Driverless Trucks In Road Construction Zones

Driverless Trucks In Road Construction Zones

Driverless trucks for highway work zones will soon be tested by Florida and other states. Hear how autonomous trucks using military technology can be safe.

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Following the leader.

Royal Truck And Equipment in Pennsylvania, and partner Micro Systems of Florida, have co-designed a truck that will operate without anyone at the wheel. The “Autonomous Truck Mounted Attenuator” is the safe answer to protecting road construction crews without risking driver injury.

The designers revealed the new driverless truck in August, 2015. Since then, many states in the US have contacted them about potential testing. In this podcast, Dan Clark describes the driverless truck, and the upcoming pilot program in Florida.


TRANSCRIPT:

(:00)
intro music and effects

(:04)
Dan Clark: Driverless trucks! The state of Florida will soon be testing driverless trucks for use in highway work zones. More states are on tap to do the same. Hear the latest on driverless trucks in a moment.

Hello, I’m Dan Clark of The Safety Brief, tackling health and safety hazards in today’s demanding industrial and construction worksites, compliments of Creative Safety Supply.

Jump over to creativesafetysupply.com for safety supplies. Use coupon code BIG10. It saves you 10 percent.

(:37)
Road construction crews are protected by trucks with crash cushions. The crew is safe, but what about the driver? New technology means those trucks could be driverless trucks.

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Truck Mounted Attenuator. Image by OSHA.

Trucks with crash cushions are called TMAs—Truck Mounted Attenuators. You’ve seen them in work zones. They have the big, lighted arrow board, with an extended apparatus on the back that collapses, accordion-style, on impact. Highway vehicles run into these TMAs almost every day. Luckily, the attenuator protects the driver. But they don’t reduce all impacts, and the TMA driver is not always safe.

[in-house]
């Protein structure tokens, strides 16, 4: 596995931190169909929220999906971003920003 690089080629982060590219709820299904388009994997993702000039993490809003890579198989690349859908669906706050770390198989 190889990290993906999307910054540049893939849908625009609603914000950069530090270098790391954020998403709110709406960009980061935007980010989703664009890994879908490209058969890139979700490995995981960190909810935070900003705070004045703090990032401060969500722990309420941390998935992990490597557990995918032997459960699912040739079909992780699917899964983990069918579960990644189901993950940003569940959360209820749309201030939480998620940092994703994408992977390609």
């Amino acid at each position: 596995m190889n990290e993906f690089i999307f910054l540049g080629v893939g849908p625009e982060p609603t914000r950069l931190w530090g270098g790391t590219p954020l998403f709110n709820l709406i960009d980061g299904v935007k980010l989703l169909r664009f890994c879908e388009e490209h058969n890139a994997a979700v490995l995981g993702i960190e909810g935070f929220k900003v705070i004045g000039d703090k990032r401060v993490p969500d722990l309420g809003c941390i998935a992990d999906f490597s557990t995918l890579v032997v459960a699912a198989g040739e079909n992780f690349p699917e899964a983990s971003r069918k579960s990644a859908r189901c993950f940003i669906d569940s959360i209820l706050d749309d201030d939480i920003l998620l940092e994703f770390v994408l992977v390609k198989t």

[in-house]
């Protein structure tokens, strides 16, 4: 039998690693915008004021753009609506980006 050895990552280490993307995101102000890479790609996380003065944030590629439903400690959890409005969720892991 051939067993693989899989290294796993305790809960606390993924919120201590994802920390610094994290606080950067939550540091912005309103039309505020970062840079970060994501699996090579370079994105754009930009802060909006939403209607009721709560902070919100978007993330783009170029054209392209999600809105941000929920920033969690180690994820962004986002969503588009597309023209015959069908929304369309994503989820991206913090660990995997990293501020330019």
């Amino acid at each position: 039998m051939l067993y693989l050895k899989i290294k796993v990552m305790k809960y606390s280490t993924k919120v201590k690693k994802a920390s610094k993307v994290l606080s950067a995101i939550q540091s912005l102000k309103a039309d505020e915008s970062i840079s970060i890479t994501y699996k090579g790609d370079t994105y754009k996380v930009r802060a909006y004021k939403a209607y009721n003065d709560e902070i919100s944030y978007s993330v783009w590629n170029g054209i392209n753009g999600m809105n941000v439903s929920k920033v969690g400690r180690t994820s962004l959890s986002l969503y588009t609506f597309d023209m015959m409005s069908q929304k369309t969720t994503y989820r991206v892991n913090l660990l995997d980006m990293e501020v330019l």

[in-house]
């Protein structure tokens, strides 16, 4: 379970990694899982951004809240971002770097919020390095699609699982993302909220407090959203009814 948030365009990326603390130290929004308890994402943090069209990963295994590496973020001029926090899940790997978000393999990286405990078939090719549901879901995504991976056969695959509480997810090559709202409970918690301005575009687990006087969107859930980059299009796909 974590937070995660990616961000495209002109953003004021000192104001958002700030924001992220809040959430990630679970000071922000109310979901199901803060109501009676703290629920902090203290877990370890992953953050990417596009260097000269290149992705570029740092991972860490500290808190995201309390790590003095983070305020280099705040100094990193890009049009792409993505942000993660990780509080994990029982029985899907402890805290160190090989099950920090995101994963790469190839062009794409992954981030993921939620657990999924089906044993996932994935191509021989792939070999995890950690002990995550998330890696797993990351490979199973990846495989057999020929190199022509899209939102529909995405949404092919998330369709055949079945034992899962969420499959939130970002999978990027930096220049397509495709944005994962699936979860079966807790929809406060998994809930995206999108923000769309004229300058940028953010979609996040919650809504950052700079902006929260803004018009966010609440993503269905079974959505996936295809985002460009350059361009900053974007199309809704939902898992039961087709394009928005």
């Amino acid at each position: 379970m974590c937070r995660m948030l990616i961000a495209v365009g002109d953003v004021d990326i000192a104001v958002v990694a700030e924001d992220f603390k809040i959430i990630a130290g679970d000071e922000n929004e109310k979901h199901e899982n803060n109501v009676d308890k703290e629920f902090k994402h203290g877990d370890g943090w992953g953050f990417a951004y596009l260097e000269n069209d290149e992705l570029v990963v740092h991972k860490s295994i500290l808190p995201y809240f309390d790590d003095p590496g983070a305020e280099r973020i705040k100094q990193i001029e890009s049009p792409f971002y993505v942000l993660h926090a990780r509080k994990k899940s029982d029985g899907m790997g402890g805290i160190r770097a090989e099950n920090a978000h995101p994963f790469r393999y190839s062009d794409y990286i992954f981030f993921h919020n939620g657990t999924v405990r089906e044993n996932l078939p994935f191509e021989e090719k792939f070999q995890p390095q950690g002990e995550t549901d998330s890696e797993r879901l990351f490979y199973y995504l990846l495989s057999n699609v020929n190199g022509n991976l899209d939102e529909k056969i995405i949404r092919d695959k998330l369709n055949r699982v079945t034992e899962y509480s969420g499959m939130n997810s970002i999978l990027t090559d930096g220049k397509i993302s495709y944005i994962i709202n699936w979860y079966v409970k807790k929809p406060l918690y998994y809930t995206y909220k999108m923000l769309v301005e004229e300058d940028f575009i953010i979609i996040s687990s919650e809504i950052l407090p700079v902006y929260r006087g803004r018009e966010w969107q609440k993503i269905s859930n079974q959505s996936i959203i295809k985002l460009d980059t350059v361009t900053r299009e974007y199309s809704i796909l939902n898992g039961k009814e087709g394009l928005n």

(1:15)
So, here comes the ATMA, the Autonomous Truck Mounted Attenuator. This driverless, rolling crash barrier was co-developed by Royal Truck And Equipment in Pennsylvania. Royal announced in August that preliminary testing will start in December 2015 by Florida’s Department of Transportation. Since that announcement, Royal has been flooded. They tell The Safety Brief they’ve been contacted by many other states’ departments of transportation for a pilot program. They expect there will be at least one, if not multiple ATMA pilot programs happening throughout the country by the end of this year and the beginning of 2016.

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Driverless truck follows lead vehicle.

(1:54)
HOW DOES IT WORK?

The driverless truck uses a follow-the-leader technology that mimics the speed and turns of a lead vehicle. And it can be controlled remotely.

Florida-based Micro Systems is the co-developer of this ATMA. They originally designed this unmanned vehicle technology for military use with all kinds of GPS craziness. The Department of Defense employs driverless trucks in follow-the-leader convoys, as land mine sweepers and much more.

(2:25)
Well, there is a good reason to get these trucks into pilot programs. In 2013 there were 105 worker fatalities at road construction sites. Also, a study found that 45 percent of highway contractors had vehicles crash into their work zones in the past year.

We’ll keep an eye on the results from Florida and other states, and keep you posted on the progress of the pilot programs.

(2:49)
That’s all for this episode, Driverless Trucks In Road Construction Zones. Come back for more ways to stay safety compliant in today’s ever-changing landscape of safety requirements. I’m Dan Clark of The Safety Brief, a service of Creative Safety Supply. Save 10percent off your entire order at creativesafetysupply.com with coupon code BIG10.

(3:12)
END

Driverless trucks images copyright 2015 Royal Truck & Equipment Inc. / All Rights Reserved

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